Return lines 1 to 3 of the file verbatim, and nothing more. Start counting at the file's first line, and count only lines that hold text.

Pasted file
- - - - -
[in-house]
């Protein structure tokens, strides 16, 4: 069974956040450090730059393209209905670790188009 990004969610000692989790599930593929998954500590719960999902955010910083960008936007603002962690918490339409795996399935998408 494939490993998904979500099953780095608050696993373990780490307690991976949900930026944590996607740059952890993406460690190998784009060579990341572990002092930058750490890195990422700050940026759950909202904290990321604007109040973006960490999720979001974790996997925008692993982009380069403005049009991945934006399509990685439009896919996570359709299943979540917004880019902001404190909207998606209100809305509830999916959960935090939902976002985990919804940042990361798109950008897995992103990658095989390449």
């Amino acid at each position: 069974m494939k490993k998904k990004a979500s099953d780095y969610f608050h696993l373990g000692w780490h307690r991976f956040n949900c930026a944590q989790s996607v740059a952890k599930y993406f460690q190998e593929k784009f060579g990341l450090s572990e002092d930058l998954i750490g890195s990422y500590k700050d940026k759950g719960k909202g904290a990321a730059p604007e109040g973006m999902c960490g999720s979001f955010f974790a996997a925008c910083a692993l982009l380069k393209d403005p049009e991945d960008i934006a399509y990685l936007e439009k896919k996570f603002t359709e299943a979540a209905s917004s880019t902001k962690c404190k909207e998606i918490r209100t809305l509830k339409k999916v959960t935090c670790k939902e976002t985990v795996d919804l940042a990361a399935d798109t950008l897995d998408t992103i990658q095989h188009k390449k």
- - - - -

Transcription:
[in-house]
């Protein structure tokens, strides 16, 4: 069974956040450090730059393209209905670790188009 990004969610000692989790599930593929998954500590719960999902955010910083960008936007603002962690918490339409795996399935998408 494939490993998904979500099953780095608050696993373990780490307690991976949900930026944590996607740059952890993406460690190998784009060579990341572990002092930058750490890195990422700050940026759950909202904290990321604007109040973006960490999720979001974790996997925008692993982009380069403005049009991945934006399509990685439009896919996570359709299943979540917004880019902001404190909207998606209100809305509830999916959960935090939902976002985990919804940042990361798109950008897995992103990658095989390449």
């Amino acid at each position: 069974m494939k490993k998904k990004a979500s099953d780095y969610f608050h696993l373990g000692w780490h307690r991976f956040n949900c930026a944590q989790s996607v740059a952890k599930y993406f460690q190998e593929k784009f060579g990341l450090s572990e002092d930058l998954i750490g890195s990422y500590k700050d940026k759950g719960k909202g904290a990321a730059p604007e109040g973006m999902c960490g999720s979001f955010f974790a996997a925008c910083a692993l982009l380069k393209d403005p049009e991945d960008i934006a399509y990685l936007e439009k896919k996570f603002t359709e299943a979540a209905s917004s880019t902001k962690c404190k909207e998606i918490r209100t809305l509830k339409k999916v959960t935090c670790k939902e976002t985990v795996d919804l940042a990361a399935d798109t950008l897995d998408t992103i990658q095989h188009k390449k």